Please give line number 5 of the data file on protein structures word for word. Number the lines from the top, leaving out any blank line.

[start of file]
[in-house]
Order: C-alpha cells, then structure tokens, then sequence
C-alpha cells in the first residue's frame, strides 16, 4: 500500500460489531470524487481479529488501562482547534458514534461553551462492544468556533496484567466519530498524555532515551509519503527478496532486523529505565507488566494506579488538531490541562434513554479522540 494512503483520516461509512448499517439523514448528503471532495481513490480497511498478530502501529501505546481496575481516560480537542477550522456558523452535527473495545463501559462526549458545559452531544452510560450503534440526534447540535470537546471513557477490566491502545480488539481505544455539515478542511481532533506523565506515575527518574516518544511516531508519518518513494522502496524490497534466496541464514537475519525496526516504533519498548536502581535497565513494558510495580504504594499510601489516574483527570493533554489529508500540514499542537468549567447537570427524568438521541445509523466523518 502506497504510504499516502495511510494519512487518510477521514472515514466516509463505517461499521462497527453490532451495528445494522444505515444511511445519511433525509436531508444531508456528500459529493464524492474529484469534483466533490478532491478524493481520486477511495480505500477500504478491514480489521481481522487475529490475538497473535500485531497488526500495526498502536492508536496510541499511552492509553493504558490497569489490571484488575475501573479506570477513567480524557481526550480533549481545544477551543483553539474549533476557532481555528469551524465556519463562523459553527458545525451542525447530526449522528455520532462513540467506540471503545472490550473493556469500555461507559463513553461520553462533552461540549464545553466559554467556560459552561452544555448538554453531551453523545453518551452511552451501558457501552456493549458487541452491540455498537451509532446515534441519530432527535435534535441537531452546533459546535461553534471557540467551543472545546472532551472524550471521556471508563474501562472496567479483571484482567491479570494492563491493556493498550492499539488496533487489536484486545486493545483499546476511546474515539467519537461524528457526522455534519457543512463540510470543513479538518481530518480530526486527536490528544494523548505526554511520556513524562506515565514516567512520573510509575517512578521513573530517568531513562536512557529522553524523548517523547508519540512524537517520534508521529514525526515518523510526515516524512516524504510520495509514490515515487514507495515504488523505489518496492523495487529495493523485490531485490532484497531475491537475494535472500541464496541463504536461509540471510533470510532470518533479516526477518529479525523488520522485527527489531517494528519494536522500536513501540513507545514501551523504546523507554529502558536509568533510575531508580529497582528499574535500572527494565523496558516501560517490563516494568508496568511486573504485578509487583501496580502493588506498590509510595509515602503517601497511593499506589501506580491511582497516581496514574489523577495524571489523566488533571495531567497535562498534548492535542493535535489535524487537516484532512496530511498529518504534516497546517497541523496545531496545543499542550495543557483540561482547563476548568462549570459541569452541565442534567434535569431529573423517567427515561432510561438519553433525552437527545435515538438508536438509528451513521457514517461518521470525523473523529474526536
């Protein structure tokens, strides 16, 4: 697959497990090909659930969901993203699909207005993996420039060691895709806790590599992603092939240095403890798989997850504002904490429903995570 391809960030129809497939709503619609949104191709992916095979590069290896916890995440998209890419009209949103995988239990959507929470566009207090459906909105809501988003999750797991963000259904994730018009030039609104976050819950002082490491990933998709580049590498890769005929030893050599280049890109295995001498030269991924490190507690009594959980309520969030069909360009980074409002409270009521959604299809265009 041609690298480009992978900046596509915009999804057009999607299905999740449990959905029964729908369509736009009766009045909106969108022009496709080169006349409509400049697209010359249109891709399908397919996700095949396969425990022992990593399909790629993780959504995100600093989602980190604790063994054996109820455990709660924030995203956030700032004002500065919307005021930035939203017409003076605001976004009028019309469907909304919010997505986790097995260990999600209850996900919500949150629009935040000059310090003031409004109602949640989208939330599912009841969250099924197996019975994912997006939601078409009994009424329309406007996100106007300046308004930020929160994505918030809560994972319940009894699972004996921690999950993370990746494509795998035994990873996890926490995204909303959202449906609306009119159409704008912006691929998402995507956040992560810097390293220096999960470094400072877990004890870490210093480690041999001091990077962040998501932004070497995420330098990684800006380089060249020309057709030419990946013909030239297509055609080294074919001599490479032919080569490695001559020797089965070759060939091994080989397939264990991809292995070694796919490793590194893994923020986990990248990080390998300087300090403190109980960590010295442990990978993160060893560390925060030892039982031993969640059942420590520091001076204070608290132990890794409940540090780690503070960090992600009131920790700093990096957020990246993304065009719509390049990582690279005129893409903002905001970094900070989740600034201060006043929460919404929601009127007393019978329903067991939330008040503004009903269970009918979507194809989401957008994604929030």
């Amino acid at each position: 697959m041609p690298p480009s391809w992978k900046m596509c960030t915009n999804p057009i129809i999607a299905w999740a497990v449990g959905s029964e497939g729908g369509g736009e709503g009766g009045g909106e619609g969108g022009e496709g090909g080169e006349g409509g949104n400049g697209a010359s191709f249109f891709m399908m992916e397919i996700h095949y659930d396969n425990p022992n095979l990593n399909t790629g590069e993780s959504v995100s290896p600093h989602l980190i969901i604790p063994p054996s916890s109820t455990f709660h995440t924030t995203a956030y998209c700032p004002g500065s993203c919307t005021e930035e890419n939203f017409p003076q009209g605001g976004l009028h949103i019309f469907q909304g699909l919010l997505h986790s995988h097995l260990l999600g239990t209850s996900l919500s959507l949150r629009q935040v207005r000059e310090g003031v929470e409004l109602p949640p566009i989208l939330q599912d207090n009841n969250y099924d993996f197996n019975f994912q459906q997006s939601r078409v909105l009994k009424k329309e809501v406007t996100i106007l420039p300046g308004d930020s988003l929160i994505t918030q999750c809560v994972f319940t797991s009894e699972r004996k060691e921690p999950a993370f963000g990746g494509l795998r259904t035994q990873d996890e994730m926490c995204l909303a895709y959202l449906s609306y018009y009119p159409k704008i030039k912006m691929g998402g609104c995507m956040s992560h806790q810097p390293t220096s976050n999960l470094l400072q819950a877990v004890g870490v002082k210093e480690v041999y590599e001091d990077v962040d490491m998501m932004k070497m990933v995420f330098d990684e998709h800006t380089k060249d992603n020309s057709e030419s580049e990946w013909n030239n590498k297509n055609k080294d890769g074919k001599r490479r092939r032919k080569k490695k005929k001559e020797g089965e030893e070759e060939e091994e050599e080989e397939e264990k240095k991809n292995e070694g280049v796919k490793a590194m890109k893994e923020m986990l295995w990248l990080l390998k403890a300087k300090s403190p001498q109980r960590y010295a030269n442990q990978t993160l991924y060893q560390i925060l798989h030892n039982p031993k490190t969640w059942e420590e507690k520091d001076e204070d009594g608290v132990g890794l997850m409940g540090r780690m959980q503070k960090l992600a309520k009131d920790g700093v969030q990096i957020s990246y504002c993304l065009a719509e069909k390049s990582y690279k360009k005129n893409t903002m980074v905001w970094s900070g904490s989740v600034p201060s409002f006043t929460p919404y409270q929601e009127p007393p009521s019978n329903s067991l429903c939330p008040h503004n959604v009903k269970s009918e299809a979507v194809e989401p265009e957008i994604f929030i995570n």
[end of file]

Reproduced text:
């Amino acid at each position: 697959m041609p690298p480009s391809w992978k900046m596509c960030t915009n999804p057009i129809i999607a299905w999740a497990v449990g959905s029964e497939g729908g369509g736009e709503g009766g009045g909106e619609g969108g022009e496709g090909g080169e006349g409509g949104n400049g697209a010359s191709f249109f891709m399908m992916e397919i996700h095949y659930d396969n425990p022992n095979l990593n399909t790629g590069e993780s959504v995100s290896p600093h989602l980190i969901i604790p063994p054996s916890s109820t455990f709660h995440t924030t995203a956030y998209c700032p004002g500065s993203c919307t005021e930035e890419n939203f017409p003076q009209g605001g976004l009028h949103i019309f469907q909304g699909l919010l997505h986790s995988h097995l260990l999600g239990t209850s996900l919500s959507l949150r629009q935040v207005r000059e310090g003031v929470e409004l109602p949640p566009i989208l939330q599912d207090n009841n969250y099924d993996f197996n019975f994912q459906q997006s939601r078409v909105l009994k009424k329309e809501v406007t996100i106007l420039p300046g308004d930020s988003l929160i994505t918030q999750c809560v994972f319940t797991s009894e699972r004996k060691e921690p999950a993370f963000g990746g494509l795998r259904t035994q990873d996890e994730m926490c995204l909303a895709y959202l449906s609306y018009y009119p159409k704008i030039k912006m691929g998402g609104c995507m956040s992560h806790q810097p390293t220096s976050n999960l470094l400072q819950a877990v004890g870490v002082k210093e480690v041999y590599e001091d990077v962040d490491m998501m932004k070497m990933v995420f330098d990684e998709h800006t380089k060249d992603n020309s057709e030419s580049e990946w013909n030239n590498k297509n055609k080294d890769g074919k001599r490479r092939r032919k080569k490695k005929k001559e020797g089965e030893e070759e060939e091994e050599e080989e397939e264990k240095k991809n292995e070694g280049v796919k490793a590194m890109k893994e923020m986990l295995w990248l990080l390998k403890a300087k300090s403190p001498q109980r960590y010295a030269n442990q990978t993160l991924y060893q560390i925060l798989h030892n039982p031993k490190t969640w059942e420590e507690k520091d001076e204070d009594g608290v132990g890794l997850m409940g540090r780690m959980q503070k960090l992600a309520k009131d920790g700093v969030q990096i957020s990246y504002c993304l065009a719509e069909k390049s990582y690279k360009k005129n893409t903002m980074v905001w970094s900070g904490s989740v600034p201060s409002f006043t929460p919404y409270q929601e009127p007393p009521s019978n329903s067991l429903c939330p008040h503004n959604v009903k269970s009918e299809a979507v194809e989401p265009e957008i994604f929030i995570n």